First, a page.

Footage broadcast by TV news channels showed voters queuing outside polling stations in the capital Islamabad as well as in Lahore, Karachi, Peshawar, Quetta and other cities. Voting will continue until 5 p.m. local time (1200GMT).
More than 128 million registered voters are eligible to cast their ballots following a nail-biting end to an intense election process that has been marred by terrorist attacks.
Ballots will be cast for 266 general seats of the lower house -- also known as the National Assembly -- and 749 general seats of the country’s four provincial assemblies.
Thousands of police and paramilitary troops have been deployed across the country to ensure peaceful polling against the backdrop of recent militant attacks on several polling stations in southwestern Balochistan and northwestern Khyber Pakhtunkhwa provinces.
The government also temporarily suspended mobile phone service across the country ahead of the polls following the terrorist attacks, the Interior Ministry said in a statement.
According to the Election Commission of Pakistan (ECP), as many as 28,626 candidates from about 150 political parties are vying for National Assembly and provincial assembly seats across the country.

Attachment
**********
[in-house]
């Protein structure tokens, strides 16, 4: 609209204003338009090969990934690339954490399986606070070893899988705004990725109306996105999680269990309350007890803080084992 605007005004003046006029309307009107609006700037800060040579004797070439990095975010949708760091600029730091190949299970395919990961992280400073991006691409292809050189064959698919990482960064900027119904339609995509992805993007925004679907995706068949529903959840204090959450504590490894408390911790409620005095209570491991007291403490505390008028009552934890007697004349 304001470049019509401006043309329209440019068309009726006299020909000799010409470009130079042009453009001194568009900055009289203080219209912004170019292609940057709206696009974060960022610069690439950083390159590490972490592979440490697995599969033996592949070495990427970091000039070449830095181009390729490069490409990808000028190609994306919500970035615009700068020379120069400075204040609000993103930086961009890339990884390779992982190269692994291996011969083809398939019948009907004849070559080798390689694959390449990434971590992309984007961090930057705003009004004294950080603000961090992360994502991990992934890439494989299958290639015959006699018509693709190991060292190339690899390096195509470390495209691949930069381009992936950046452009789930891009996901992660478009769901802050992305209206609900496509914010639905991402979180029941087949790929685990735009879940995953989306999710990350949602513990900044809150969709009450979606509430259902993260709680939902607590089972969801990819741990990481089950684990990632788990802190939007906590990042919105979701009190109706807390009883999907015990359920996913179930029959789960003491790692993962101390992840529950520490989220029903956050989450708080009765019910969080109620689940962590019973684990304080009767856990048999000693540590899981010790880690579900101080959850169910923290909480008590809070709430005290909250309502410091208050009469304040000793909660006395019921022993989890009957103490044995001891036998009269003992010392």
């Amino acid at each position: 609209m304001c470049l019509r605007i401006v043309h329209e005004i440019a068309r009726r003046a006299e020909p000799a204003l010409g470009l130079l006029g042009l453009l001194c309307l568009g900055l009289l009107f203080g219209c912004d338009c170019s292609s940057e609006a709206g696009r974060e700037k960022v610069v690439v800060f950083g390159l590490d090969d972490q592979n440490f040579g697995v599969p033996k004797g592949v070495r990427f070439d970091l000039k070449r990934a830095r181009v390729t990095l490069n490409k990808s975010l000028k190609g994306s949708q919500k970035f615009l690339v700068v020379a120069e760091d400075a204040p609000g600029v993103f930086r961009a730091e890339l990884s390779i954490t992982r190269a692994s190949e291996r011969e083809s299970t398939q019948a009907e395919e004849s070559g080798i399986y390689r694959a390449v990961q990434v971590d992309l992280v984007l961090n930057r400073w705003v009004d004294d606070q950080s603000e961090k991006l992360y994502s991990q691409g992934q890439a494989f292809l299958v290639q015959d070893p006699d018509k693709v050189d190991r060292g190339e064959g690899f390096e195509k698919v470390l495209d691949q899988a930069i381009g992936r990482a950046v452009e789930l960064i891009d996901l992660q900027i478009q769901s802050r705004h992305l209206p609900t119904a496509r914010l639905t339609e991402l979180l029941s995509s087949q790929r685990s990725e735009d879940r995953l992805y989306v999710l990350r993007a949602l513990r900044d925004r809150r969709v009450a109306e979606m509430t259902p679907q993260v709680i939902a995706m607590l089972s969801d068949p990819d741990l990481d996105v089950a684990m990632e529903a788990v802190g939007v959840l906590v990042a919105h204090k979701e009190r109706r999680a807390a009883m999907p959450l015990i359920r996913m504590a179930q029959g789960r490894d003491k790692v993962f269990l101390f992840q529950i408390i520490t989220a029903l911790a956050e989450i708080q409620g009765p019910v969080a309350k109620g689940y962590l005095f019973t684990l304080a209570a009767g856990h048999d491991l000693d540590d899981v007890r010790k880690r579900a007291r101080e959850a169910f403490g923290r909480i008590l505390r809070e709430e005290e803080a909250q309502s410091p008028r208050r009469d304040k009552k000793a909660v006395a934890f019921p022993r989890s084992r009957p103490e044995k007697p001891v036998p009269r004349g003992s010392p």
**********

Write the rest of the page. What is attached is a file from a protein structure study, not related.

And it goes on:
Around 100 international observers are in Pakistan to monitor the crucial polls, according to the Information Ministry.
A fierce three-way contest is expected between Pakistan Muslim League-Nawaz led by three-time Prime Minister Nawaz Sharif, the center-left Pakistan People's Party headed by former Foreign Minister Bilawal Bhutto Zardari and independent candidates backed by the Pakistan Tehreek-e-Insaf party, whose founder and former Prime Minister Imran Khan is in jail.
He has been sentenced in three separate cases, including those involving corruption and leaking state secrets. The ECP has also barred his party from using its iconic cricket bat electoral symbol to identify candidates contesting the polls.
Several other regional and religio-political parties including Jamaat-e-Islami, Jamiat Ulema-e-Islam, the Muttahida Qaumi Movement, the Awami National Party and the Balochistan National Party are also competing for seats in the national and provincial assemblies.
A party requires 169 seats to form the central government with a simple majority.
Pakistan follows a parliamentary form of democracy where the lower house elects the prime minister, who himself must be a member of the National Assembly.
The four provincial assemblies elect their respective leaders, or chief ministers, in the same manner.